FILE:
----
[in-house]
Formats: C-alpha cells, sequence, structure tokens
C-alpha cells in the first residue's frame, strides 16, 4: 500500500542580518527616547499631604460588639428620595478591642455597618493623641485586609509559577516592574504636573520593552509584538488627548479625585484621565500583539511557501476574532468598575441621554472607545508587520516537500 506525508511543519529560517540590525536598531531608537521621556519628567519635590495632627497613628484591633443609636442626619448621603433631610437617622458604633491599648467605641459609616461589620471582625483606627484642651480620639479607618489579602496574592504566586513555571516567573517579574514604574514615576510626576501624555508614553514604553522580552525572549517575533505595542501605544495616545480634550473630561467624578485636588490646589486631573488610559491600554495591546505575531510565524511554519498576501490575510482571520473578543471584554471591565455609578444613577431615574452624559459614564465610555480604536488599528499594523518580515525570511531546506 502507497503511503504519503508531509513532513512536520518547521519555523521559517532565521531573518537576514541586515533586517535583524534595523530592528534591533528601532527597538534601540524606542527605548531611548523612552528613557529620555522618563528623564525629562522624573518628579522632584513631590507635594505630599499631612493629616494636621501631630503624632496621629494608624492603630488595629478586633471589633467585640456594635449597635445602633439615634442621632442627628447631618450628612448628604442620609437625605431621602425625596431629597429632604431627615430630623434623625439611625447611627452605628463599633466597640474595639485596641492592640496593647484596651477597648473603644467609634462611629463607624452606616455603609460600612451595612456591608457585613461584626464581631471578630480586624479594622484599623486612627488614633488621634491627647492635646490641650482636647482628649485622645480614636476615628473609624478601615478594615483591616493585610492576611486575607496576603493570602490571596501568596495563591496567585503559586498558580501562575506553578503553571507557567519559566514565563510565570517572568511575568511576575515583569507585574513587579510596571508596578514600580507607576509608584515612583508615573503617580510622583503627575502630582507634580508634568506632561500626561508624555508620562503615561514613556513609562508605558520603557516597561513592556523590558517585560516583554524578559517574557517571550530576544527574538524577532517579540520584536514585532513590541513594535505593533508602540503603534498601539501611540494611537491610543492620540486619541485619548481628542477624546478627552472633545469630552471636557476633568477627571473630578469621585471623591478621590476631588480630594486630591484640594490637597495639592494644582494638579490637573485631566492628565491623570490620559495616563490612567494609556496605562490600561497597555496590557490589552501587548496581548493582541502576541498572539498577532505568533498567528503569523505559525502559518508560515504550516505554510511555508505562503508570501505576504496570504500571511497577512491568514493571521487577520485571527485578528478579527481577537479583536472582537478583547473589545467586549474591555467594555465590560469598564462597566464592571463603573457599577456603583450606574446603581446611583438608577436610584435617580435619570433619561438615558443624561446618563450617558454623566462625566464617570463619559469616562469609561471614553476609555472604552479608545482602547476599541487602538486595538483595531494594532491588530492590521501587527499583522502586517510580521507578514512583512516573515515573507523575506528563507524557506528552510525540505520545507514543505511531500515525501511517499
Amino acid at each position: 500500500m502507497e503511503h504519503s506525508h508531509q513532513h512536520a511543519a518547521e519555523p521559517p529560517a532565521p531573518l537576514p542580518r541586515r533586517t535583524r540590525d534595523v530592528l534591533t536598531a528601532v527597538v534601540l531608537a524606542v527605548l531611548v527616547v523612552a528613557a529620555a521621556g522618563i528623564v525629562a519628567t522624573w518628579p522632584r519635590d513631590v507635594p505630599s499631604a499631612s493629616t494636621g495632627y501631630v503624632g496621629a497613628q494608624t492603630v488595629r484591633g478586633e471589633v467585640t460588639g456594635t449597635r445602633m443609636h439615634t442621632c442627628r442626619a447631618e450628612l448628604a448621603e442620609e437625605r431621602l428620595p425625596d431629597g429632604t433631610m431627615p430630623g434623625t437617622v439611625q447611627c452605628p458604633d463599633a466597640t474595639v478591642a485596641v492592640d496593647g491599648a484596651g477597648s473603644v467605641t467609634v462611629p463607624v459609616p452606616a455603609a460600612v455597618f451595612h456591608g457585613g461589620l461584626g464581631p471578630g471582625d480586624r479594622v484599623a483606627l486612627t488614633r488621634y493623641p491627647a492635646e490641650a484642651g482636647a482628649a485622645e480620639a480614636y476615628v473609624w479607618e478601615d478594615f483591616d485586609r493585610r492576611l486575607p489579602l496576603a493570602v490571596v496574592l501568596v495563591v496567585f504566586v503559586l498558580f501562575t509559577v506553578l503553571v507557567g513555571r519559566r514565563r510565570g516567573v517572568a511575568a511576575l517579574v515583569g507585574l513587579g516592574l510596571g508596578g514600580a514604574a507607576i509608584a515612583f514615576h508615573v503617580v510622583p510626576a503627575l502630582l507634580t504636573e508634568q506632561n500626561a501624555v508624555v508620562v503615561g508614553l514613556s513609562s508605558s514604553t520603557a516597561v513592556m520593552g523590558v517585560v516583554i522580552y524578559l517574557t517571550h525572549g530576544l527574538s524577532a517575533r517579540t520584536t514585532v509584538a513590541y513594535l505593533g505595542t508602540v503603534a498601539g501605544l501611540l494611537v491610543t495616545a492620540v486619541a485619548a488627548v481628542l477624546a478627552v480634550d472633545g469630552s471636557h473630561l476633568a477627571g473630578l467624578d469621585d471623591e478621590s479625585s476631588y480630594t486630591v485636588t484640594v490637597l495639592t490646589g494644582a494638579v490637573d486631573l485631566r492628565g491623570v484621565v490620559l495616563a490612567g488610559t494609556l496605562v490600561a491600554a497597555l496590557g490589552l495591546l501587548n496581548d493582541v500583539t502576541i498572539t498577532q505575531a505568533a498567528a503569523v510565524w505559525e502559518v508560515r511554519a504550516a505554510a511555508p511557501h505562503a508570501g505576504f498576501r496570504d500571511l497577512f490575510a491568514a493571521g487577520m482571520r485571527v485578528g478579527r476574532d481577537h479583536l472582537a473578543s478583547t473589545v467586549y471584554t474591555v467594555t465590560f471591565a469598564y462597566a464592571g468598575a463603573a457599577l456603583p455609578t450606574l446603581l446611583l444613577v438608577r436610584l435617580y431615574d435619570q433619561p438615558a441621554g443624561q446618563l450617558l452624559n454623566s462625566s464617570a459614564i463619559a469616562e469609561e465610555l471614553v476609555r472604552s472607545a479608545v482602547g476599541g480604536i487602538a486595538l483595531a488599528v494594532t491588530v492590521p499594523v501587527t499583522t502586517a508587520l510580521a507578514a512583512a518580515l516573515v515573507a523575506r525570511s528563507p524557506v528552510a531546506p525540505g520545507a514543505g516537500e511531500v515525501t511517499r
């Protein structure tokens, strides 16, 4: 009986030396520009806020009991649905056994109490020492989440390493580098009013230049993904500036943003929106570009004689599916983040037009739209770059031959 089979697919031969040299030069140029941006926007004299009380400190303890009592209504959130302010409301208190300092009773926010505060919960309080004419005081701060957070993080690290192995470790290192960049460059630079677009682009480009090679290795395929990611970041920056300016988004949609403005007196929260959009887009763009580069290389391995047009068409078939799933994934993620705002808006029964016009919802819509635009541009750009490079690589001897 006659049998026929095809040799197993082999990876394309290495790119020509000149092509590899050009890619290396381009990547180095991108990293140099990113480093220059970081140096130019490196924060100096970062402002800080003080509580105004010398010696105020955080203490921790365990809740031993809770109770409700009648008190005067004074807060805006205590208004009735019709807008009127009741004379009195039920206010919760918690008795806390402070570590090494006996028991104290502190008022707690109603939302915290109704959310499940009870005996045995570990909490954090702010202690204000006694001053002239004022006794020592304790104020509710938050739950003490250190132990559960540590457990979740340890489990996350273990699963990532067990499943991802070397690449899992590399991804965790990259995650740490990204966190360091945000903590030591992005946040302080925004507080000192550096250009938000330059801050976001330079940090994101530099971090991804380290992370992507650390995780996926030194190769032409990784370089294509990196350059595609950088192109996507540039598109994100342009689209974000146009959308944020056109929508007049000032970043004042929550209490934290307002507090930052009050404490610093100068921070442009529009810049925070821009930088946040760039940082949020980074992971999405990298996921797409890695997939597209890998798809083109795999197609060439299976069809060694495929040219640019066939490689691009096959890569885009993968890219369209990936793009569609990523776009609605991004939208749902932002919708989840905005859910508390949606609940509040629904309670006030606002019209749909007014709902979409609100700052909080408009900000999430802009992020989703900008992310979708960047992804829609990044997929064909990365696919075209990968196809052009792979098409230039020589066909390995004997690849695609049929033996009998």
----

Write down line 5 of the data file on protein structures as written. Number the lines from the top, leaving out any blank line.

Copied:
């Protein structure tokens, strides 16, 4: 009986030396520009806020009991649905056994109490020492989440390493580098009013230049993904500036943003929106570009004689599916983040037009739209770059031959 089979697919031969040299030069140029941006926007004299009380400190303890009592209504959130302010409301208190300092009773926010505060919960309080004419005081701060957070993080690290192995470790290192960049460059630079677009682009480009090679290795395929990611970041920056300016988004949609403005007196929260959009887009763009580069290389391995047009068409078939799933994934993620705002808006029964016009919802819509635009541009750009490079690589001897 006659049998026929095809040799197993082999990876394309290495790119020509000149092509590899050009890619290396381009990547180095991108990293140099990113480093220059970081140096130019490196924060100096970062402002800080003080509580105004010398010696105020955080203490921790365990809740031993809770109770409700009648008190005067004074807060805006205590208004009735019709807008009127009741004379009195039920206010919760918690008795806390402070570590090494006996028991104290502190008022707690109603939302915290109704959310499940009870005996045995570990909490954090702010202690204000006694001053002239004022006794020592304790104020509710938050739950003490250190132990559960540590457990979740340890489990996350273990699963990532067990499943991802070397690449899992590399991804965790990259995650740490990204966190360091945000903590030591992005946040302080925004507080000192550096250009938000330059801050976001330079940090994101530099971090991804380290992370992507650390995780996926030194190769032409990784370089294509990196350059595609950088192109996507540039598109994100342009689209974000146009959308944020056109929508007049000032970043004042929550209490934290307002507090930052009050404490610093100068921070442009529009810049925070821009930088946040760039940082949020980074992971999405990298996921797409890695997939597209890998798809083109795999197609060439299976069809060694495929040219640019066939490689691009096959890569885009993968890219369209990936793009569609990523776009609605991004939208749902932002919708989840905005859910508390949606609940509040629904309670006030606002019209749909007014709902979409609100700052909080408009900000999430802009992020989703900008992310979708960047992804829609990044997929064909990365696919075209990968196809052009792979098409230039020589066909390995004997690849695609049929033996009998």